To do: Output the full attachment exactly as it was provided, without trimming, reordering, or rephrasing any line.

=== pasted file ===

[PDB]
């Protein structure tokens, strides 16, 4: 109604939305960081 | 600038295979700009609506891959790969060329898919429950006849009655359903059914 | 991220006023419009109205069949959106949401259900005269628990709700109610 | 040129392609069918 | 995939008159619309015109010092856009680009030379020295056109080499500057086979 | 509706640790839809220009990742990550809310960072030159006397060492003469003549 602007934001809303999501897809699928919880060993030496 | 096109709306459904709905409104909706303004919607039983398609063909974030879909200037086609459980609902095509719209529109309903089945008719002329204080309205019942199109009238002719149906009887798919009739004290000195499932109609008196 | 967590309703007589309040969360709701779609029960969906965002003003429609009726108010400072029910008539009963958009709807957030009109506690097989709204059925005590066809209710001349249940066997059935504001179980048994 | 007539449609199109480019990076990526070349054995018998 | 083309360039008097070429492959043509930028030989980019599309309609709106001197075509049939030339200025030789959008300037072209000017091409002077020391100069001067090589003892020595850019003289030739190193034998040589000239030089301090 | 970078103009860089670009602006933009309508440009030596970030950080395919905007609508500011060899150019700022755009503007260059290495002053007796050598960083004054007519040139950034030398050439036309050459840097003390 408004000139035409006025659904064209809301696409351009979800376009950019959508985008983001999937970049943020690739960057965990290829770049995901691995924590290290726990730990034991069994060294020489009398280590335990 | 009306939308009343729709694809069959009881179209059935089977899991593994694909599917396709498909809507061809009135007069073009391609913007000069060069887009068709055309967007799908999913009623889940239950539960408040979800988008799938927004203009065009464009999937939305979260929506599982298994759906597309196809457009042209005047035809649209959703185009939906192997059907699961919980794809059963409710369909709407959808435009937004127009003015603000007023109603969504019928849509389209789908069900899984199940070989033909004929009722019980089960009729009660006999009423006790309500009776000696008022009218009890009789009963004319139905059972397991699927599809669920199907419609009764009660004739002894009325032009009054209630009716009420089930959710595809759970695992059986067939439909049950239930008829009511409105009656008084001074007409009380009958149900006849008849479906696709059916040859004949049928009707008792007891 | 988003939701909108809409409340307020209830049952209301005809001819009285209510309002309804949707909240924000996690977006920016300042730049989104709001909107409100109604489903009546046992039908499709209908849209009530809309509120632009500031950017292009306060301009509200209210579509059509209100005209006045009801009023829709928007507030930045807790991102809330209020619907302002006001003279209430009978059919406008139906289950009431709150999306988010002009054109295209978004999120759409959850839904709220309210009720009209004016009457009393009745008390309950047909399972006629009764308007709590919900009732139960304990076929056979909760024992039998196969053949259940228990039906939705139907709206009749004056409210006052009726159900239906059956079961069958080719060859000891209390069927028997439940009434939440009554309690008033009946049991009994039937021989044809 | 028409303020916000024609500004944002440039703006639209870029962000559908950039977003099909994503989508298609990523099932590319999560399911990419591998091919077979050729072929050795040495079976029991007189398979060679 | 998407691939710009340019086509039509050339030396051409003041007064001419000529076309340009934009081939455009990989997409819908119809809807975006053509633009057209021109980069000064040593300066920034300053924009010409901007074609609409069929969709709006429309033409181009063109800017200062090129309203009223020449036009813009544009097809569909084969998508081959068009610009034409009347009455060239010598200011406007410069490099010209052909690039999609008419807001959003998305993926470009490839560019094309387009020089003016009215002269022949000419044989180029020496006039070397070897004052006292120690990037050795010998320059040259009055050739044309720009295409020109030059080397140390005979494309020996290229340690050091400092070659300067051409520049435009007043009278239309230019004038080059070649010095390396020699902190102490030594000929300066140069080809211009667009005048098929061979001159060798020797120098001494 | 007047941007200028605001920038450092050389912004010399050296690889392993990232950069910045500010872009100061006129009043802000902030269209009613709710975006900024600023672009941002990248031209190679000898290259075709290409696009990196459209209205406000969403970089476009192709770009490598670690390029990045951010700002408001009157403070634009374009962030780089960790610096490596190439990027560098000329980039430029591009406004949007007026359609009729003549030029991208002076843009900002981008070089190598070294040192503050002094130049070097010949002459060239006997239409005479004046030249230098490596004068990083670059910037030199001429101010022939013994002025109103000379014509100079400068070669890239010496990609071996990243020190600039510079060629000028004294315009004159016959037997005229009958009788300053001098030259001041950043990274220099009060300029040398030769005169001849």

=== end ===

[PDB]
């Protein structure tokens, strides 16, 4: 109604939305960081 | 600038295979700009609506891959790969060329898919429950006849009655359903059914 | 991220006023419009109205069949959106949401259900005269628990709700109610 | 040129392609069918 | 995939008159619309015109010092856009680009030379020295056109080499500057086979 | 509706640790839809220009990742990550809310960072030159006397060492003469003549 602007934001809303999501897809699928919880060993030496 | 096109709306459904709905409104909706303004919607039983398609063909974030879909200037086609459980609902095509719209529109309903089945008719002329204080309205019942199109009238002719149906009887798919009739004290000195499932109609008196 | 967590309703007589309040969360709701779609029960969906965002003003429609009726108010400072029910008539009963958009709807957030009109506690097989709204059925005590066809209710001349249940066997059935504001179980048994 | 007539449609199109480019990076990526070349054995018998 | 083309360039008097070429492959043509930028030989980019599309309609709106001197075509049939030339200025030789959008300037072209000017091409002077020391100069001067090589003892020595850019003289030739190193034998040589000239030089301090 | 970078103009860089670009602006933009309508440009030596970030950080395919905007609508500011060899150019700022755009503007260059290495002053007796050598960083004054007519040139950034030398050439036309050459840097003390 408004000139035409006025659904064209809301696409351009979800376009950019959508985008983001999937970049943020690739960057965990290829770049995901691995924590290290726990730990034991069994060294020489009398280590335990 | 009306939308009343729709694809069959009881179209059935089977899991593994694909599917396709498909809507061809009135007069073009391609913007000069060069887009068709055309967007799908999913009623889940239950539960408040979800988008799938927004203009065009464009999937939305979260929506599982298994759906597309196809457009042209005047035809649209959703185009939906192997059907699961919980794809059963409710369909709407959808435009937004127009003015603000007023109603969504019928849509389209789908069900899984199940070989033909004929009722019980089960009729009660006999009423006790309500009776000696008022009218009890009789009963004319139905059972397991699927599809669920199907419609009764009660004739002894009325032009009054209630009716009420089930959710595809759970695992059986067939439909049950239930008829009511409105009656008084001074007409009380009958149900006849008849479906696709059916040859004949049928009707008792007891 | 988003939701909108809409409340307020209830049952209301005809001819009285209510309002309804949707909240924000996690977006920016300042730049989104709001909107409100109604489903009546046992039908499709209908849209009530809309509120632009500031950017292009306060301009509200209210579509059509209100005209006045009801009023829709928007507030930045807790991102809330209020619907302002006001003279209430009978059919406008139906289950009431709150999306988010002009054109295209978004999120759409959850839904709220309210009720009209004016009457009393009745008390309950047909399972006629009764308007709590919900009732139960304990076929056979909760024992039998196969053949259940228990039906939705139907709206009749004056409210006052009726159900239906059956079961069958080719060859000891209390069927028997439940009434939440009554309690008033009946049991009994039937021989044809 | 028409303020916000024609500004944002440039703006639209870029962000559908950039977003099909994503989508298609990523099932590319999560399911990419591998091919077979050729072929050795040495079976029991007189398979060679 | 998407691939710009340019086509039509050339030396051409003041007064001419000529076309340009934009081939455009990989997409819908119809809807975006053509633009057209021109980069000064040593300066920034300053924009010409901007074609609409069929969709709006429309033409181009063109800017200062090129309203009223020449036009813009544009097809569909084969998508081959068009610009034409009347009455060239010598200011406007410069490099010209052909690039999609008419807001959003998305993926470009490839560019094309387009020089003016009215002269022949000419044989180029020496006039070397070897004052006292120690990037050795010998320059040259009055050739044309720009295409020109030059080397140390005979494309020996290229340690050091400092070659300067051409520049435009007043009278239309230019004038080059070649010095390396020699902190102490030594000929300066140069080809211009667009005048098929061979001159060798020797120098001494 | 007047941007200028605001920038450092050389912004010399050296690889392993990232950069910045500010872009100061006129009043802000902030269209009613709710975006900024600023672009941002990248031209190679000898290259075709290409696009990196459209209205406000969403970089476009192709770009490598670690390029990045951010700002408001009157403070634009374009962030780089960790610096490596190439990027560098000329980039430029591009406004949007007026359609009729003549030029991208002076843009900002981008070089190598070294040192503050002094130049070097010949002459060239006997239409005479004046030249230098490596004068990083670059910037030199001429101010022939013994002025109103000379014509100079400068070669890239010496990609071996990243020190600039510079060629000028004294315009004159016959037997005229009958009788300053001098030259001041950043990274220099009060300029040398030769005169001849």